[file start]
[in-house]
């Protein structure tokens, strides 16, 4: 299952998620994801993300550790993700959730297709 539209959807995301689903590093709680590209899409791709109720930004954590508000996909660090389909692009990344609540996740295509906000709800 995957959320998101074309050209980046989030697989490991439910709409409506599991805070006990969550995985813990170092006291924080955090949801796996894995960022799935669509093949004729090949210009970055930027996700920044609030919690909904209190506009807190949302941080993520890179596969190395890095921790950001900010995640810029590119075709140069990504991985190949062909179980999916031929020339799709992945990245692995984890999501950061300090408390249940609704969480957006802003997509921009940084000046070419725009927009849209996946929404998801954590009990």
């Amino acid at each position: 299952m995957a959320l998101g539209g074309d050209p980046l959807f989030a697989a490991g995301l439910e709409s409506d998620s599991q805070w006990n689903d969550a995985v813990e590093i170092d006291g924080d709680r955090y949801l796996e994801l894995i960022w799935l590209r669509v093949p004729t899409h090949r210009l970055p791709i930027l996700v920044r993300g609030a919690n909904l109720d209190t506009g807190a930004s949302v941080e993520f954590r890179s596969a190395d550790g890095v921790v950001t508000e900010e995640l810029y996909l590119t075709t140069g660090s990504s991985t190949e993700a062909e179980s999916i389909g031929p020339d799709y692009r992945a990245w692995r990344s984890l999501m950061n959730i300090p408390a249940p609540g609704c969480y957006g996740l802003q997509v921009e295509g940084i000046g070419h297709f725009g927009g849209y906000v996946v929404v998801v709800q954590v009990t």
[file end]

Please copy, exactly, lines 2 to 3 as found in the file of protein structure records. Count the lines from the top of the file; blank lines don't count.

């Protein structure tokens, strides 16, 4: 299952998620994801993300550790993700959730297709 539209959807995301689903590093709680590209899409791709109720930004954590508000996909660090389909692009990344609540996740295509906000709800 995957959320998101074309050209980046989030697989490991439910709409409506599991805070006990969550995985813990170092006291924080955090949801796996894995960022799935669509093949004729090949210009970055930027996700920044609030919690909904209190506009807190949302941080993520890179596969190395890095921790950001900010995640810029590119075709140069990504991985190949062909179980999916031929020339799709992945990245692995984890999501950061300090408390249940609704969480957006802003997509921009940084000046070419725009927009849209996946929404998801954590009990």
């Amino acid at each position: 299952m995957a959320l998101g539209g074309d050209p980046l959807f989030a697989a490991g995301l439910e709409s409506d998620s599991q805070w006990n689903d969550a995985v813990e590093i170092d006291g924080d709680r955090y949801l796996e994801l894995i960022w799935l590209r669509v093949p004729t899409h090949r210009l970055p791709i930027l996700v920044r993300g609030a919690n909904l109720d209190t506009g807190a930004s949302v941080e993520f954590r890179s596969a190395d550790g890095v921790v950001t508000e900010e995640l810029y996909l590119t075709t140069g660090s990504s991985t190949e993700a062909e179980s999916i389909g031929p020339d799709y692009r992945a990245w692995r990344s984890l999501m950061n959730i300090p408390a249940p609540g609704c969480y957006g996740l802003q997509v921009e295509g940084i000046g070419h297709f725009g927009g849209y906000v996946v929404v998801v709800q954590v009990t």